Independent contractors has great advantages while earning a living which includes flexibility of setting their own schedule, the freedom of being their own boss and say yes or no to the work as per your interest and availability. Additionally, the age of the Internet makes this occupation easier and more in demand than ever. But the catch is many think that things tend to get more complicated for independent contractors when it comes to the tax season.
So here are 5 top tips for independent contractors that can make filing taxes as painless and stress-free as possible:
- Keep track of your paperwork
Come April 15 the deductions are a key way to trim your tax bill. So keep all the paperwork for your business related travel, gas mileage, office supplies and other business related deductions. The strategy is to keep a file on your desk for these receipts and one in your car and throw the receipts in as you get them. This will save your considerable time and effort. And you will be way ahead of the game in the unlikely event of an audit.
2. Hunt down your 1099’s
It is small but simple things ensure that each of your employers has sent you a 1099-Misc. If you are a part-time freelancer having just one or two gigs then it is easy for you to keep track of 1099’s. However, if you have gaggle of clients then have a quick checklist of who has and hasn’t sent you the proper form so that you don’t file without all the proper information. You should receive a 1099 by early February in any given year hence, any time past this is when you should start making calls. It is worth noting that clients only require to give you a 1099 if you have earned over $600 from them. The IRS will also get a copy of this form and you will want to ensure that when filing your return your income matches those 1099’s. A big red flag for the IRS is small business owners pocketing more cash than disclosing them.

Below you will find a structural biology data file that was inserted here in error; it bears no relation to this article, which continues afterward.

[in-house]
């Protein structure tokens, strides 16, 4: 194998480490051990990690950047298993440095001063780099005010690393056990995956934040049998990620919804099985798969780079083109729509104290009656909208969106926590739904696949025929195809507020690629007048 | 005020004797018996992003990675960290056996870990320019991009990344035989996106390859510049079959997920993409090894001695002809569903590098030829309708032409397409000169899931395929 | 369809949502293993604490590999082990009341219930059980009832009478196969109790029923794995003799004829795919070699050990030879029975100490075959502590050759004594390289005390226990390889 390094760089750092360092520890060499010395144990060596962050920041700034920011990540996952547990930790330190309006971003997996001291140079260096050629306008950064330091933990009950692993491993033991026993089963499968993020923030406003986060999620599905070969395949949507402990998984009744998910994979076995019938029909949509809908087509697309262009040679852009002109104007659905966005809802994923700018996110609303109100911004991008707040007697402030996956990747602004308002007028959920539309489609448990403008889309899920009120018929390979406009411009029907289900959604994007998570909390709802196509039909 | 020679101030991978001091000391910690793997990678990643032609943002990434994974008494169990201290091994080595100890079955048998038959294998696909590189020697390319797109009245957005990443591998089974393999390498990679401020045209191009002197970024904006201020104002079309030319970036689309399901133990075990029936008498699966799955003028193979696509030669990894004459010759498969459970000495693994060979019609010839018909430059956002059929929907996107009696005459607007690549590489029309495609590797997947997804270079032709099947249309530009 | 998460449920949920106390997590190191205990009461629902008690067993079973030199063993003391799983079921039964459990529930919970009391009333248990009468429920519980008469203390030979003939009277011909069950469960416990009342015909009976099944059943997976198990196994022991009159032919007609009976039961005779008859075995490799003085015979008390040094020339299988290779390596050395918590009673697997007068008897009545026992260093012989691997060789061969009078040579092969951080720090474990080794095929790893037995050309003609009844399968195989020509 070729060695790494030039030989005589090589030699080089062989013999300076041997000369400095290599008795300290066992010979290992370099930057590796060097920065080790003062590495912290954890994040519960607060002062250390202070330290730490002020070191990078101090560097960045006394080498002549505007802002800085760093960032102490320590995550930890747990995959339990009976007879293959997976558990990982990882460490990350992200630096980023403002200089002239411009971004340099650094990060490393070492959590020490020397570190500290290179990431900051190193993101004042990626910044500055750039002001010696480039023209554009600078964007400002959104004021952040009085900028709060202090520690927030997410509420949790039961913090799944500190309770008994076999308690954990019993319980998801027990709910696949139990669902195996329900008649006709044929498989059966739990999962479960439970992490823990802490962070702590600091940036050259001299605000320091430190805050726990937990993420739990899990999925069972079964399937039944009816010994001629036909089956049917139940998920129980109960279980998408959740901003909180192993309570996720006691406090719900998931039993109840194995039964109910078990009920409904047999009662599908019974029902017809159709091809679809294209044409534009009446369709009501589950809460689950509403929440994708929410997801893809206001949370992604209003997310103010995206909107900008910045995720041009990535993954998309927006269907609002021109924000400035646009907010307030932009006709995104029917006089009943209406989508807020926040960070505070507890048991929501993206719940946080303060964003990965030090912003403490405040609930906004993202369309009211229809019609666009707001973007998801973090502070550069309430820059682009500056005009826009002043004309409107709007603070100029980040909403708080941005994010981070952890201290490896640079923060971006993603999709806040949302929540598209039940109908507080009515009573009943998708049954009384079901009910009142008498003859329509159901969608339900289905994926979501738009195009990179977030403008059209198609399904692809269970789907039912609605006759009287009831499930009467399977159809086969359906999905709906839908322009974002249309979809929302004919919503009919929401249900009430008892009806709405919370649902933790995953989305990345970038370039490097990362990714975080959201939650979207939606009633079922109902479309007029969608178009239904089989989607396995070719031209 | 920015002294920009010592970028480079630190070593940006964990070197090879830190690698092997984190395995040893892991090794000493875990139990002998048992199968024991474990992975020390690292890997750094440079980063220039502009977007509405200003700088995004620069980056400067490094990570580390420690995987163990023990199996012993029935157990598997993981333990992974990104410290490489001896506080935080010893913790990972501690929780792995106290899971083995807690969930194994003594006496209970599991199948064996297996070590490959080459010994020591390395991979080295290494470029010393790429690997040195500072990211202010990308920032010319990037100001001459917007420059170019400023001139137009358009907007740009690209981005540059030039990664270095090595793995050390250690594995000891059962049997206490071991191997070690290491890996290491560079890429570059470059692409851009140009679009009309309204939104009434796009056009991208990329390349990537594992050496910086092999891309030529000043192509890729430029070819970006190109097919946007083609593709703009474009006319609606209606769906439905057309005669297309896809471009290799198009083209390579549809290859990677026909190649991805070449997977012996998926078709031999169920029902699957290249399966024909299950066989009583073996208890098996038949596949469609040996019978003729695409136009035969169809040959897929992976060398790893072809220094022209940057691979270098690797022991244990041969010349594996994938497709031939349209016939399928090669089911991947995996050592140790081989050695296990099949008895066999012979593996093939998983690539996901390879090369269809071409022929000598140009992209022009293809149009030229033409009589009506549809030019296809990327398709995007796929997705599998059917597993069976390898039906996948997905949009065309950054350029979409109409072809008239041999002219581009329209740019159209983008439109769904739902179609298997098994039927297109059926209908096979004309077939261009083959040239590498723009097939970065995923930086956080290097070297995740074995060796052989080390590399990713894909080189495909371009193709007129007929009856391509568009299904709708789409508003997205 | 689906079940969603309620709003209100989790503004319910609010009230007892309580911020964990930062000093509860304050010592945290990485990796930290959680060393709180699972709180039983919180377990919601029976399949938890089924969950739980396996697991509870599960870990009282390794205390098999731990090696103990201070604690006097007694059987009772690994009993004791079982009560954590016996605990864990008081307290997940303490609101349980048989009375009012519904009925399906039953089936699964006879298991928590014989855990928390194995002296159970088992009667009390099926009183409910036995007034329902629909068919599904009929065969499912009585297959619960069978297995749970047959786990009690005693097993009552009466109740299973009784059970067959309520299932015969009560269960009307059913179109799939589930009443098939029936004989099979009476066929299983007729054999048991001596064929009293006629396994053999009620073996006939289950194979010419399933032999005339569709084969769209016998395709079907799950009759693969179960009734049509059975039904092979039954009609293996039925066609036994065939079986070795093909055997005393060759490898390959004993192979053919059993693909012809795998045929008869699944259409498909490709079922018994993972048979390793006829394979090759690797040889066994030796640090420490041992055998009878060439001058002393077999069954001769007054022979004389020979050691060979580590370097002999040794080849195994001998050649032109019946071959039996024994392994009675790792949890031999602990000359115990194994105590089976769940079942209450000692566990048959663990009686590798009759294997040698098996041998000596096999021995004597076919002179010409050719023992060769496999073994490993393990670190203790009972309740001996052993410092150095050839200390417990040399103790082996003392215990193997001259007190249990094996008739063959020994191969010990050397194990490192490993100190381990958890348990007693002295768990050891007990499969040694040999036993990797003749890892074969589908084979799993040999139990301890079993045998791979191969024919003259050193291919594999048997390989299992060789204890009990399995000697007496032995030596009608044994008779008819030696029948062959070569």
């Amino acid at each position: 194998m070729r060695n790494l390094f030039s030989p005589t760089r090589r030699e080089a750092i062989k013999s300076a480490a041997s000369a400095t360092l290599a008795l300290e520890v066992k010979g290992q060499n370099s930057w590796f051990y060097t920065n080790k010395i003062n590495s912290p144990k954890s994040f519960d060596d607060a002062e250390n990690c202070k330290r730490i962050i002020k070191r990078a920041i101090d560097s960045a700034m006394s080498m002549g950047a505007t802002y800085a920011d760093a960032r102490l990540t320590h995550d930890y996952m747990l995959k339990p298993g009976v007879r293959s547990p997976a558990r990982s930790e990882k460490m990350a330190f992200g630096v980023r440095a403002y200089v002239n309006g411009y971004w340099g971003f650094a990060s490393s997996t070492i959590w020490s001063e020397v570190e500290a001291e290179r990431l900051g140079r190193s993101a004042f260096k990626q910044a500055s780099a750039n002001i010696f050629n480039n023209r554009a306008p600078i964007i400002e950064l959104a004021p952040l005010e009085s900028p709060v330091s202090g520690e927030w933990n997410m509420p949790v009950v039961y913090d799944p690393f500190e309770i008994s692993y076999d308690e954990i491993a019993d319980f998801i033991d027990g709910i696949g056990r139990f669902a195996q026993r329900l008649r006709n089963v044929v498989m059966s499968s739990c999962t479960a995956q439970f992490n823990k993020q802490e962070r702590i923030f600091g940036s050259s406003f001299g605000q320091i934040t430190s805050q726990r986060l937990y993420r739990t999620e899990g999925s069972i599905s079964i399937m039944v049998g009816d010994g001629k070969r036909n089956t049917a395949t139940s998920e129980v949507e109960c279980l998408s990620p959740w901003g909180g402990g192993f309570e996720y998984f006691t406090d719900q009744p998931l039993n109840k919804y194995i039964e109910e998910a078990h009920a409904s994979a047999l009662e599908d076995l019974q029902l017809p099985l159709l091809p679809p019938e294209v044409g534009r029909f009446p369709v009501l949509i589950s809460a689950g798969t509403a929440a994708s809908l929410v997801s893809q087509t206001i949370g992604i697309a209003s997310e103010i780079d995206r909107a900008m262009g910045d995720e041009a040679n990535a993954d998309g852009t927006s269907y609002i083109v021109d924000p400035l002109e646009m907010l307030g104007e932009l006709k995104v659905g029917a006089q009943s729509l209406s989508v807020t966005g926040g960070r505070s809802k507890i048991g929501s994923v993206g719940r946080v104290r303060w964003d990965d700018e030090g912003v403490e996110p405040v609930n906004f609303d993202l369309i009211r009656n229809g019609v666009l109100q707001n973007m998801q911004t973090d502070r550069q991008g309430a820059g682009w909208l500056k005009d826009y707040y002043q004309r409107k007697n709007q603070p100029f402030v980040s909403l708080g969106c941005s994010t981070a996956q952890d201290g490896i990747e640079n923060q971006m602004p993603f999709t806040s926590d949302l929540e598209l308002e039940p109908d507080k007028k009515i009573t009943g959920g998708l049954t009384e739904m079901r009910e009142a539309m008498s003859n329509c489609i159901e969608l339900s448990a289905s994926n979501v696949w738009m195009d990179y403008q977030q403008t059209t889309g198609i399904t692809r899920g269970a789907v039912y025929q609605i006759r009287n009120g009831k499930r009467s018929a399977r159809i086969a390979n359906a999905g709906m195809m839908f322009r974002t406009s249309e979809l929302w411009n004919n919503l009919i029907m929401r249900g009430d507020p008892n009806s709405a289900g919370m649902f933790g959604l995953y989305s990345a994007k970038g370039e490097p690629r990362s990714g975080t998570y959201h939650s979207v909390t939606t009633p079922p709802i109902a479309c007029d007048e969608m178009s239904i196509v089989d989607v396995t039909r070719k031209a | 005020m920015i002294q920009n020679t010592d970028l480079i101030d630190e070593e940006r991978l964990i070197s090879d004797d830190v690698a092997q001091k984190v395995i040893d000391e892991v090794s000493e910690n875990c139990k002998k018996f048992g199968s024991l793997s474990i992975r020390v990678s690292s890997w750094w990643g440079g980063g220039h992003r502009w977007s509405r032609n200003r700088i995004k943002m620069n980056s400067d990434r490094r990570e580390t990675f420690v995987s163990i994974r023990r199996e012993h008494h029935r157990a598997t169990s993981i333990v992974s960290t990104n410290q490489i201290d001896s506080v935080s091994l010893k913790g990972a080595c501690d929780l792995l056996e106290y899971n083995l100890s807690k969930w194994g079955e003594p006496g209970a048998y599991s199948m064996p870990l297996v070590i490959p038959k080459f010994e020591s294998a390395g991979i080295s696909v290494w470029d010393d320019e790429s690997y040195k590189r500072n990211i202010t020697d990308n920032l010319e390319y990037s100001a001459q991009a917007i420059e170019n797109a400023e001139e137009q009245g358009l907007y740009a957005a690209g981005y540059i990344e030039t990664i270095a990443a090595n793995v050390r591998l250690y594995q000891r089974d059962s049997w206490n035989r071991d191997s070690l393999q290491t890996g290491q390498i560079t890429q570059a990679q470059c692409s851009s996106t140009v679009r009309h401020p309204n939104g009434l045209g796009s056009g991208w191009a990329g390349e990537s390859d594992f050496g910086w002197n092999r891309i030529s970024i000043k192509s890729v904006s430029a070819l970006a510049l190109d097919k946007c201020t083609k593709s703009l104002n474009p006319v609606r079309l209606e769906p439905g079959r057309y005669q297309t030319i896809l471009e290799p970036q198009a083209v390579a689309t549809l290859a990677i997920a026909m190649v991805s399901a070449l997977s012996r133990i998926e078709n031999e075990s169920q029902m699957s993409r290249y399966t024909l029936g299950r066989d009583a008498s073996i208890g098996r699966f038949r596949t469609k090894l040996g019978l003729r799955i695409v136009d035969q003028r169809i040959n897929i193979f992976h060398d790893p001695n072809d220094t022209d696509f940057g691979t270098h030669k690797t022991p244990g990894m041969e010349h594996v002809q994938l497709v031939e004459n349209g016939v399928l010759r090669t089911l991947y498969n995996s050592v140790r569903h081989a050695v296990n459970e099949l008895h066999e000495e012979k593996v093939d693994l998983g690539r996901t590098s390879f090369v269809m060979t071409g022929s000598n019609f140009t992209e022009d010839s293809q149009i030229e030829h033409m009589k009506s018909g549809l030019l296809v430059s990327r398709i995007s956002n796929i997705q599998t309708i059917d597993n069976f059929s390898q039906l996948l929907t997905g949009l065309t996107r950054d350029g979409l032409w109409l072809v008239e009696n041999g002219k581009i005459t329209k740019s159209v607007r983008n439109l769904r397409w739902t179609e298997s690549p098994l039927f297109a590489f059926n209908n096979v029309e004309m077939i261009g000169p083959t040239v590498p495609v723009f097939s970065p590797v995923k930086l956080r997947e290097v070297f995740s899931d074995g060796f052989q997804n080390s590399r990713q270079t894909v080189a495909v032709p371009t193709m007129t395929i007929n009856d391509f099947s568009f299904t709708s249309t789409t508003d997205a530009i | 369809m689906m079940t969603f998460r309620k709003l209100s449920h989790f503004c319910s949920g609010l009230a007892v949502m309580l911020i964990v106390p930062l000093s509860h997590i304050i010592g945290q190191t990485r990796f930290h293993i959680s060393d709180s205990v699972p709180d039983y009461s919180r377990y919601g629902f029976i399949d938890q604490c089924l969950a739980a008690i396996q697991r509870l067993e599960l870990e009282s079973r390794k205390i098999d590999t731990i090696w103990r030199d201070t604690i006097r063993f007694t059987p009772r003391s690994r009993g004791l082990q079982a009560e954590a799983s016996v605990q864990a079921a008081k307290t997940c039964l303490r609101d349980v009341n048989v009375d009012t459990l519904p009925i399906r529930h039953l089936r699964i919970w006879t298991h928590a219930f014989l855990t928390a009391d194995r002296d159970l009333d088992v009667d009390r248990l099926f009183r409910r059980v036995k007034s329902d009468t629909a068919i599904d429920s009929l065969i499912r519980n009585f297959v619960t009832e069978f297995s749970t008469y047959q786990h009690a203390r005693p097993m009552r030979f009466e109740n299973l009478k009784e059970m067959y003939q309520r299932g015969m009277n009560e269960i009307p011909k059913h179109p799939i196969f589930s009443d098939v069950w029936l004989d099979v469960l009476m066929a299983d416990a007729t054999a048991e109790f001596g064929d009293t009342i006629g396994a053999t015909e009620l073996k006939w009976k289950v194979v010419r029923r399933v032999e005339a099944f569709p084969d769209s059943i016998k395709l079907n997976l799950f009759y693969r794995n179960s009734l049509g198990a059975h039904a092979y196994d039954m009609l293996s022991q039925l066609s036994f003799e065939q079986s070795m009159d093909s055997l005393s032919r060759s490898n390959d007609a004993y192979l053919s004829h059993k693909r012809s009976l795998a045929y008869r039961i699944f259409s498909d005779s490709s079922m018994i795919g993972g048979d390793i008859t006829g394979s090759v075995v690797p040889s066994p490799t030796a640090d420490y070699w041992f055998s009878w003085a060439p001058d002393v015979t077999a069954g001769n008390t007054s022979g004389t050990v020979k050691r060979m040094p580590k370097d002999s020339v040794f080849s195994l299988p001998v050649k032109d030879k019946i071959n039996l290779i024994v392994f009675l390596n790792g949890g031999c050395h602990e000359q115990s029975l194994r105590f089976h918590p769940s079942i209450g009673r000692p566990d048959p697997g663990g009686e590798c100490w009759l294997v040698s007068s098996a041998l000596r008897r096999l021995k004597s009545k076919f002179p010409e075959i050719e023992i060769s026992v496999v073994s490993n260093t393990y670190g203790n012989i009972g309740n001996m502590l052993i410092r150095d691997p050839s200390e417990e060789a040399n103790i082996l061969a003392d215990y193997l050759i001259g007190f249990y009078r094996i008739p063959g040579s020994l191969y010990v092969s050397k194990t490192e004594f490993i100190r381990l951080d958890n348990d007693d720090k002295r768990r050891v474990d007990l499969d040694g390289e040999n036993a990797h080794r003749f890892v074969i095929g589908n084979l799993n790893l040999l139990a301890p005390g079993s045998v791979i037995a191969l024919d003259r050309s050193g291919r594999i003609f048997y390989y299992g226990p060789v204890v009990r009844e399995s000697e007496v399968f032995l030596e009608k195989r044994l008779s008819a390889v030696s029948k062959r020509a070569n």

3. Hire your family members
Another great way to save on your taxes is to hire your spouse or children to do a little work for you. If your spouse works for you then you can get a tax break on medical insurance while if you hire children to do things to help your business then you can in effect move a bit of your income to your children who may not be subject to the unemployment taxes and the social security tax.
A great way to protect some of your hard earned income is to open a self-employed retirement plan. You are allowed to put in up to 20% of your earnings into this retirement plan called a Simplified Employee Pension Plan or a Keogh plan. You can contribute maximum amount of $52,000 a year to this retirement planning which is a great way to save some money and protect some of your income.
5. Don’t do it yourself
Freelance and independent contractors are as independent as they come. But the tax hurdles for them are far more numerous than for the typical 9-to-5ers and the risk of potential penalties isn’t worth taking. This goes double for people who are new to the gig economy. It is one thing to try to swing it yourself with the tax accounting software once you have been on your own for a few years but if you have just started then don’t do it yourself. Instead seek advice from a professional tax accountant having experience with freelancers, small businesses and independent contractors.
Now that you know the 5 top tips for filing taxes as independent contractors, I hope that doing business on your own doesn’t mean wrestling with your taxes on your own. Get in touch with us to get help with the affordable tax services for keeping your hard-earned income and also keeping yourself on the right side of the IRS.
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Stephen Wallick started Stephen Wallick & Associates to provide tax and accounting services to Contractors, Real Estate Investors, and Realtors. Steve specializes in IRS Tax Resolution services and works with his clients to resolve cases under scrutiny by the IRS. As a tax professional and enrolled agent, Steve can save you money with IRS loopholes each year. With over 20 years going up against “The Man”, Steve is uniquely qualified to resolve even the toughest IRS cases.